I pulled this one down from our local Base newspaper, The Lookout, www.lookoutnewspaper.com
Some choices come at a high price
Jason Youmans Staff writer
We live and die by the choices we make.
John Westhaver knows this better than most, and brought his story of tragedy, hope and the power of choice to CFB Esquimalt last week. His two lectures were part of Vehicle Equipment Services (VES) MSE Safety Section’s "Drive to Stay Alive" program.
"I am living proof of what happens when choices go wrong," he said.
Westhaver was the sole survivor of a gruesome 1994 car crash that claimed the lives of three close friends a week before their high school graduation in St. Stevens, New Brunswick.
After a Friday night of playing pool and enjoying a few beers, the group piled into a car and headed for home with music blasting. The driver, who stayed sober that night, was doing 140 kilometres an hour on a road with a posted speed limit of 90 km/h. He lost control of the car and it flipped violently.
The driver was thrown from the car and died instantly when he hit the pavement. The car continued to roll, eventually coming to rest against a telephone pole, and then ignited in a ball of flame.
Westhaver escaped from the burning wreckage. His remaining two friends did not.
The accident left him with life-threatening burns to 75 per cent of his body. His injuries were so severe doctors put him in an induced coma for a month so they could operate on his wounds without causing him excruciating pain.
When doctors finally allowed him to emerge from his coma, Westhaver was faced with the harsh realities of the accident.
"I remember lying beside the tub they used to soak my dressings in before they changed them, just crying because I just didn’t want to do it anymore," Westhaver told his audience at the Rutherford Theatre. "I looked at my nurses, and they were crying too."
However, Westhaver assured his audience, the physical pain from the burns was more bearable than the mental anguish he felt.
"When I found out that Jason [Westhaver’s best friend] was dead, I thought my life was over," he said.
Not only had he lost his friends, he now had to come to terms with a body he didn’t recognize.
"Who’s going to look at me? Who’s going to want to look at me? Who’s going to love me?" were questions Westhaver contemplated as he stared at the ceiling above his hospital bed.
"This wasn’t my choice. But it was my new reality. My choices were taken away from me."
Nevertheless, he has turned this tragedy into personal triumph, using the experience as the foundation for a poignant presentation on stepping up and making the right decisions in our lives, and accepting who we are.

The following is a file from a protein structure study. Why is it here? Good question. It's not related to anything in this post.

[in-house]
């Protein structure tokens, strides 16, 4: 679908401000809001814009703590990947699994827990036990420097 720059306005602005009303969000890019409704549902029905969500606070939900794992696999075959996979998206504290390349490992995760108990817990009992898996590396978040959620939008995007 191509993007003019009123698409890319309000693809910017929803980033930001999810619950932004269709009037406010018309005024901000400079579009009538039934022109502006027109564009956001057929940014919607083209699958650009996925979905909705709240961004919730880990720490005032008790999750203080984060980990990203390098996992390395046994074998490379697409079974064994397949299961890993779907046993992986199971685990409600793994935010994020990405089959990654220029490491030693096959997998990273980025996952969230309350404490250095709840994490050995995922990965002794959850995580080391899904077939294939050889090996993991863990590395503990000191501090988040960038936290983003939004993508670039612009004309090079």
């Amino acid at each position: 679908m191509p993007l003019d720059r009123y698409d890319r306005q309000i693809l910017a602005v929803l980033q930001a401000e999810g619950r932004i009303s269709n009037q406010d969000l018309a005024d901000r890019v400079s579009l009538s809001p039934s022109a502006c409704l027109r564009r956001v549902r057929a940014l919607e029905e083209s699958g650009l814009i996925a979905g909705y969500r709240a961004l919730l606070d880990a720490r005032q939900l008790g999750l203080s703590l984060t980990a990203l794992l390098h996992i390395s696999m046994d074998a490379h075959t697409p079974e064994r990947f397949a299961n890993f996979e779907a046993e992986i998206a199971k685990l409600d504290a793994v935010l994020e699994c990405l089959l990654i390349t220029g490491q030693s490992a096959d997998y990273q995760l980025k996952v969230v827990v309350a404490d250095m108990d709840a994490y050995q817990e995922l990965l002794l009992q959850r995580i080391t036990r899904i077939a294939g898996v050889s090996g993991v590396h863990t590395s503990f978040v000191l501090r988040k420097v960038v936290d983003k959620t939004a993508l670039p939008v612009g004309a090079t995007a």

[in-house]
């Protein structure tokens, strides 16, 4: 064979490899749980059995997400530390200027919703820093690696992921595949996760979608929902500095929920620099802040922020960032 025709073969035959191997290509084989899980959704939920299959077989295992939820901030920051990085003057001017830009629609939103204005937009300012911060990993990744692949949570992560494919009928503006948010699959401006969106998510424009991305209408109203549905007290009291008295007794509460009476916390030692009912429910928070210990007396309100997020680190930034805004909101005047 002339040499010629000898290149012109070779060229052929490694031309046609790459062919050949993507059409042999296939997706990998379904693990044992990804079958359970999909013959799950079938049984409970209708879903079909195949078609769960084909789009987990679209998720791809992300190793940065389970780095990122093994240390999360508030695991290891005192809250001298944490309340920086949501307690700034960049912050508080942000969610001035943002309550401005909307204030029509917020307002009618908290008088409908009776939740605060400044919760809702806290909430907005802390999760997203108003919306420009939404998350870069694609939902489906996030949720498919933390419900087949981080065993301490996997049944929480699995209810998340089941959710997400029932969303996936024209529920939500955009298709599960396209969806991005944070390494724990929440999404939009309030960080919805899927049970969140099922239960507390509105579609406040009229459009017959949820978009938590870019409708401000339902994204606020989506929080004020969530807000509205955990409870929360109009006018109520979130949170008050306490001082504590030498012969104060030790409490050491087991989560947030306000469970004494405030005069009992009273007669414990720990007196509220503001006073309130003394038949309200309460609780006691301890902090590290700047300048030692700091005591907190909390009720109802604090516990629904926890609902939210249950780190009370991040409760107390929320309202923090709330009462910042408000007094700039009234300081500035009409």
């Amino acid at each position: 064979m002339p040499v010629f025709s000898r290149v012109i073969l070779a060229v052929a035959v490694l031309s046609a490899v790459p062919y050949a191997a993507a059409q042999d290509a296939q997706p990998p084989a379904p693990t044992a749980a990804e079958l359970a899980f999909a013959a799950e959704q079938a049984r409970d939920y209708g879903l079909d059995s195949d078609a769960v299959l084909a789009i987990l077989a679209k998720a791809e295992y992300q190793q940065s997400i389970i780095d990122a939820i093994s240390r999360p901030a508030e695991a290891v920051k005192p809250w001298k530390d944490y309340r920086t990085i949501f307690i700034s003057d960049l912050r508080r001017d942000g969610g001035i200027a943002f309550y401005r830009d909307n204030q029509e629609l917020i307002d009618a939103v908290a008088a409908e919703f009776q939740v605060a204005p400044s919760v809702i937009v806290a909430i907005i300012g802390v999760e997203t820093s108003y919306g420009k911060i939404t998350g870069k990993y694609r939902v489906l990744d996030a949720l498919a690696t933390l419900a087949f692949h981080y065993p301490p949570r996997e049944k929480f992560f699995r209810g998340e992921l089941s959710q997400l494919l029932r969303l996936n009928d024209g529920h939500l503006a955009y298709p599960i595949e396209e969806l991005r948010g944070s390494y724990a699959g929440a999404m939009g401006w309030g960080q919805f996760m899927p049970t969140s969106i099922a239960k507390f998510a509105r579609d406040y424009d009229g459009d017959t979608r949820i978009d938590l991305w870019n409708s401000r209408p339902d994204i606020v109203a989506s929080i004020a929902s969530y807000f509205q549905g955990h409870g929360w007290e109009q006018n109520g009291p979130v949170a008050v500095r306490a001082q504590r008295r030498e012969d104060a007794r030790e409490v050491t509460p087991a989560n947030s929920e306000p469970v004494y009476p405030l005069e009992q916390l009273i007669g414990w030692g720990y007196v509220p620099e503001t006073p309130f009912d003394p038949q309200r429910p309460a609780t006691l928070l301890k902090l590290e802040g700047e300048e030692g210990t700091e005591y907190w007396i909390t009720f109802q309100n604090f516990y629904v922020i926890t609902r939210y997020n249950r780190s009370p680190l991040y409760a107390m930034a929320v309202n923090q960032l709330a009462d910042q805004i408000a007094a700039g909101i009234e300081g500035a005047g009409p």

Three years ago, his occupational therapist noticed his positive outlook on life despite the burns that scarred his face and body, and suggested he share his experiences with others.
Westhaver joined the Toastmasters club to learn public speaking techniques, and soon found himself delivering presentations to burn victims through the Fire Fighters Burn Fund. From there he connected with ICBC, which helped arrange speaking engagements at schools.
Today, Westhaver runs his own small public speaking company and has travelled as far as Connecticut to deliver his message to young people about the importance of making good choices in their lives.
"All it would have taken is one of us in the car to speak up and say ’hey Jimmy, slow down.’ But no one did."
Westhaver tells his audiences that while everyone is responsible for making their own choices, the repercussions from those choices trickle down to affect many people.
In one of the most moving moments of the presentation, he spoke about the bystanders who found the burning car and tried to help.
"Imagine what it was like being the guy who tried to pull Jason out of the car, and not being able to do it, to have to sit there on the side of the road and watch these two kids burning to death," he said.
Westhaver was invited to speak on base by WO Sandra Morency of VES in the hope that his story might help avert accidents such as the 2002 accident on Esquimalt Road that claimed the lives of three young reservists.
Despite surgery that continues to this day, Westhaver uses his accident as a motivating force in his life.
"You just live with it and move on," said he. "I’ve been put in a position where I can teach people. There are always choices you can make."
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06-23-2004, 11:47 AM #1
- Join Date
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This Comes Timely In View Of Some Recent EventsIf you don't do it RIGHT today, when will you have time to do it over? (Hall of Fame basketball player/coach John Wooden)
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Get it up. Get it on. Get it done!
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06-23-2004, 02:06 PM #2
wow, he is lucky i don't think i could be that positive after an ordeal like that. i think that what he said was true your choices efect everyone.
Last edited by SFDbabyphat; 06-23-2004 at 02:08 PM.
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